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STM32 H7 - I2S Clock Timing Problems (runs at 1.027 Mhz for some reason) - See PulseView

AnkhInnovationsLLC
Associate III

Hello,

Still trying to get I2S working on the H7...

Opened up PulseView to check the clock between another connected device...

Much to my surprise, the STM32 is actually outputting 1.027 Mhz average clock pulses instead of the ESP32's 1.024 Mhz. 

Checked the Clock in STM MX, shows 0% error and an input clock of 2.048 Mhz which is divisible. Tried also 20.48 Mhz with no change. There appears to be no divider settings. Any reason for this wrong output clock?

Screenshot 2023-10-30 at 12.29.16 PM.png

 

Screenshot 2023-10-30 at 12.29.37 PM.png


There are many "Expected 16 bit word, received 17 bit" etc, with varying bits because of the wrong clock. Expected is 16 bits.

 

Screenshot 2023-10-30 at 12.39.21 PM.png

 

 

1 ACCEPTED SOLUTION

Accepted Solutions
TDK
Guru

You're using the HSE bypass as clock, which is clocked from the HSI on the ST-Link chip. Yes, it's 8 MHz nominal, but not accurate to what a crystal would be. ±0.3% is well within the guaranteed accuracy range.

TDK_0-1698707228097.png

Despite what the user manual says, you can change this from the default HSI output to HSE output at 8.333MHz if you open the st-link in update mode and choose that option. You would then need to update your clock tree based on this new value.

TDK_1-1698707254389.png

 

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10 REPLIES 10

What board are you using?

Be aware that the ST-LINK/V3 doesn't output a pure 8 MHz normally, typically around 8.333 MHz based on it's 25 MHz clock, and DIV3 on the MCO pin feeding the target MCU

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TDK
Guru

Also be aware that ±0.3% is well within the tolerance of the HSI. HSE will need to be used to be more accurate.

If you feel a post has answered your question, please click "Accept as Solution".

Hi @Tesla DeLorean,

Using the Nucleo H723ZG... According to the PDF I found here, the HSE looks to be 8Mhz. 

Here's the clock config with the HSI. It looks like its off even more now, at 1.029 Mhz pulses.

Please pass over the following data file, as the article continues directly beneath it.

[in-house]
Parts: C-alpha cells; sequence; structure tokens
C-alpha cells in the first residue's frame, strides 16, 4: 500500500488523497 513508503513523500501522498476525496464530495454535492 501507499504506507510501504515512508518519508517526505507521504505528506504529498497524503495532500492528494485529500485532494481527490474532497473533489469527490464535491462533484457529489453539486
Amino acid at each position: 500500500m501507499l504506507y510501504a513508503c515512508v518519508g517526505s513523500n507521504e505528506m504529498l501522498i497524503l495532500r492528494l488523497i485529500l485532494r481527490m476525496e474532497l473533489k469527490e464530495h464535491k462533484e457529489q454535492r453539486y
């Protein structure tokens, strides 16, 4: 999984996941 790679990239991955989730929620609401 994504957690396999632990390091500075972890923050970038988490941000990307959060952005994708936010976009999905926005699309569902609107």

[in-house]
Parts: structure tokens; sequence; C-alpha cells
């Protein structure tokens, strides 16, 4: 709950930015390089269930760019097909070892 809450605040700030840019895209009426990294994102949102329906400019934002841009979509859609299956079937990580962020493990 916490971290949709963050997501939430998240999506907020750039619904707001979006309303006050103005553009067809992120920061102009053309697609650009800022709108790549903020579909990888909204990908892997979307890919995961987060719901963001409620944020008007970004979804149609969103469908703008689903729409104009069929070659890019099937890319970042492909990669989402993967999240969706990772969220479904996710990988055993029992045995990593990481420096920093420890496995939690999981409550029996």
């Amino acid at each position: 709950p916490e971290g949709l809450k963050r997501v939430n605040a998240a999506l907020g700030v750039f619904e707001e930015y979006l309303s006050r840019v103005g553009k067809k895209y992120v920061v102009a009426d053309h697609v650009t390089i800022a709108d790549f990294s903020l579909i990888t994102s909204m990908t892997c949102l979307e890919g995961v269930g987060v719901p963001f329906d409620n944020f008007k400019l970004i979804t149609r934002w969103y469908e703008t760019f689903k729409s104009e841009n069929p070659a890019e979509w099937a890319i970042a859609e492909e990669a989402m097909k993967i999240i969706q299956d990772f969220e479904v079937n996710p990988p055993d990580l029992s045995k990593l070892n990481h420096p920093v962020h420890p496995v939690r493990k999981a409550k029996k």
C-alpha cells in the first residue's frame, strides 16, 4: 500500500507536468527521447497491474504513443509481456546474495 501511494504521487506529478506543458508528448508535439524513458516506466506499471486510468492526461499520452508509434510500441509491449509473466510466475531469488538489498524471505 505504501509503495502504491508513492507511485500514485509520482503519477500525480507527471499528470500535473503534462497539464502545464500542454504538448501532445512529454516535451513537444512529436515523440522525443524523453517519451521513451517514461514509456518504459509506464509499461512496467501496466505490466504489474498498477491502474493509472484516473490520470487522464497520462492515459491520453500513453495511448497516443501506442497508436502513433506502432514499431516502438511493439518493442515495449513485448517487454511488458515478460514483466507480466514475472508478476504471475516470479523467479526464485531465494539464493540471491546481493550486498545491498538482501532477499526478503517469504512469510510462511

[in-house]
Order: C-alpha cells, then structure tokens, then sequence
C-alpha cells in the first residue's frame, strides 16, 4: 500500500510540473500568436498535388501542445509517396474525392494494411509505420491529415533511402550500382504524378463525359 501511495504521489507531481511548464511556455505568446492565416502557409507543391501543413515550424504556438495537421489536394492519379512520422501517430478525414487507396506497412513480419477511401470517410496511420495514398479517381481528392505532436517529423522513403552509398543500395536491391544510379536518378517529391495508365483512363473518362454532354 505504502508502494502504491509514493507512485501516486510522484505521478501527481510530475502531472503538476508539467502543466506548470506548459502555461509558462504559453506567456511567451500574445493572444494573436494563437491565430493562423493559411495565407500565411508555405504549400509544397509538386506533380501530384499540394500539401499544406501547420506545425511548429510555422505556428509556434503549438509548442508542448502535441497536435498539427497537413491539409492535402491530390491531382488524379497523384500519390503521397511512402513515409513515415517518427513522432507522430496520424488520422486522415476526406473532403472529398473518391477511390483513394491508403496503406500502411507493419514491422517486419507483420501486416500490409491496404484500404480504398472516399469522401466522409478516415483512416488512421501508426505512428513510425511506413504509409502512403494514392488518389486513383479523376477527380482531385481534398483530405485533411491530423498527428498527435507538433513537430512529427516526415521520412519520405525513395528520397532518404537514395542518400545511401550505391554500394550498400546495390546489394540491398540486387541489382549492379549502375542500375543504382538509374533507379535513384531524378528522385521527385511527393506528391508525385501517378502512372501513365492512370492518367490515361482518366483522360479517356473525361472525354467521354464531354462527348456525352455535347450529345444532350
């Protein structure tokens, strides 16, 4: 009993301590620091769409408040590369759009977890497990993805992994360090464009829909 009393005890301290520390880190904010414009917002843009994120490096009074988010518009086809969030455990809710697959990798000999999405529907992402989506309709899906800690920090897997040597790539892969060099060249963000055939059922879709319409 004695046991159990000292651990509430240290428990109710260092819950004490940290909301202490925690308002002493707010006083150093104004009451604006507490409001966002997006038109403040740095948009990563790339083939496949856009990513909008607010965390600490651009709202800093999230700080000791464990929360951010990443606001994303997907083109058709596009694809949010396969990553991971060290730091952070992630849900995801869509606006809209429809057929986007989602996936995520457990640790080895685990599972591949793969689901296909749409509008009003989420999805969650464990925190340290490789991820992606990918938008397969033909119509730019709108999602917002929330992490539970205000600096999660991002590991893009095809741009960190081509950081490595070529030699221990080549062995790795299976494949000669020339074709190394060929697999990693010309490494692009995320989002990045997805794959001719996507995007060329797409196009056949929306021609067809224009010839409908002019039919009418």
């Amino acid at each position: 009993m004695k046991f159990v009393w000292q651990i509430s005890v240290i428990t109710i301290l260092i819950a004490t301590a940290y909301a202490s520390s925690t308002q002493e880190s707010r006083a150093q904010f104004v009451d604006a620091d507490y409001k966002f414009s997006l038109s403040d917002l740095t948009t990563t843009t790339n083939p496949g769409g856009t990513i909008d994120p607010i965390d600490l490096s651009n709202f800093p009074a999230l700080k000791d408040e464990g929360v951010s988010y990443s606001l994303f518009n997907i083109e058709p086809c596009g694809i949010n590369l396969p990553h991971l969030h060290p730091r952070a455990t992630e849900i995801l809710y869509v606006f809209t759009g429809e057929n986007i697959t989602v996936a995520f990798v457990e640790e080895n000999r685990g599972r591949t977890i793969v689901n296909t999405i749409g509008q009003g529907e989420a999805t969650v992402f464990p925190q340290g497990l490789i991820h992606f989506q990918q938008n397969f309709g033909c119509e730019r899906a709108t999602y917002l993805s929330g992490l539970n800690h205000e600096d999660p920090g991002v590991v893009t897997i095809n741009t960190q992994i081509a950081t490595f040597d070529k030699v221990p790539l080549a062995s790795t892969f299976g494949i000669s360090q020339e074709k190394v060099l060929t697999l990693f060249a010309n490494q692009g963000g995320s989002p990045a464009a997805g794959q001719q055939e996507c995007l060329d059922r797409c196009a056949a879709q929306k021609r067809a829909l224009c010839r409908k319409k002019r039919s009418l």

Screenshot 2023-10-30 at 3.48.45 PM.png

TDK
Guru

You're using the HSE bypass as clock, which is clocked from the HSI on the ST-Link chip. Yes, it's 8 MHz nominal, but not accurate to what a crystal would be. ±0.3% is well within the guaranteed accuracy range.

TDK_0-1698707228097.png

Despite what the user manual says, you can change this from the default HSI output to HSE output at 8.333MHz if you open the st-link in update mode and choose that option. You would then need to update your clock tree based on this new value.

TDK_1-1698707254389.png

 

If you feel a post has answered your question, please click "Accept as Solution".

Okay, I'll try to change it to 8.33 the 8.33 option. Do you know the decimal places on this "8.33" or is it 8.33333333.

Edit: The only problem is there isn't a PLL combination I can come up with to output an accurate 2.048 signal now for the SAI bus (PDM mic) bus... 

It's 25/3 MHz.

If you feel a post has answered your question, please click "Accept as Solution".
Piranha
Chief II

I2S, SPI and I2C have a clock signal, on which the data is sampled, and therefore those are synchronous interfaces. And for such interfaces a specific frequency doesn't matter. For I2S the SD is sampled on the rising SCK edge. That means the SD and WS must be changing at the falling SCK edge. In your second picture the ESP32 signal is correct, but for the STM32 signal either the SD or WS is changing on the rising SCK edge, which is wrong.

 

P.S. Full information about the STLINK-V3 provided MCO output:

https://community.st.com/t5/stm32-mcus-boards-and-hardware/how-to-change-the-stlink-v3e-mco-hse-frequency/td-p/218882

Thanks everyone!

@TDK 

@Tesla DeLorean 

@Piranha 

Screenshot 2023-10-30 at 5.55.23 PM.png

 

Screenshot 2023-10-30 at 5.59.41 PM.png

LCE
Lead III

I don't like these 8.333 MHz... but these are much better than the HSI, which is unusable for audio >= 16 bit resolution.

BUT, there are the FRACN registers for each PLL for fine tuning, which get you close enough to the frequencies you need. (Even better, these can be modified on the fly.)

Anyway, I2S is not that complicated to set up, so for full control and to know what's going on, better use direct register settings.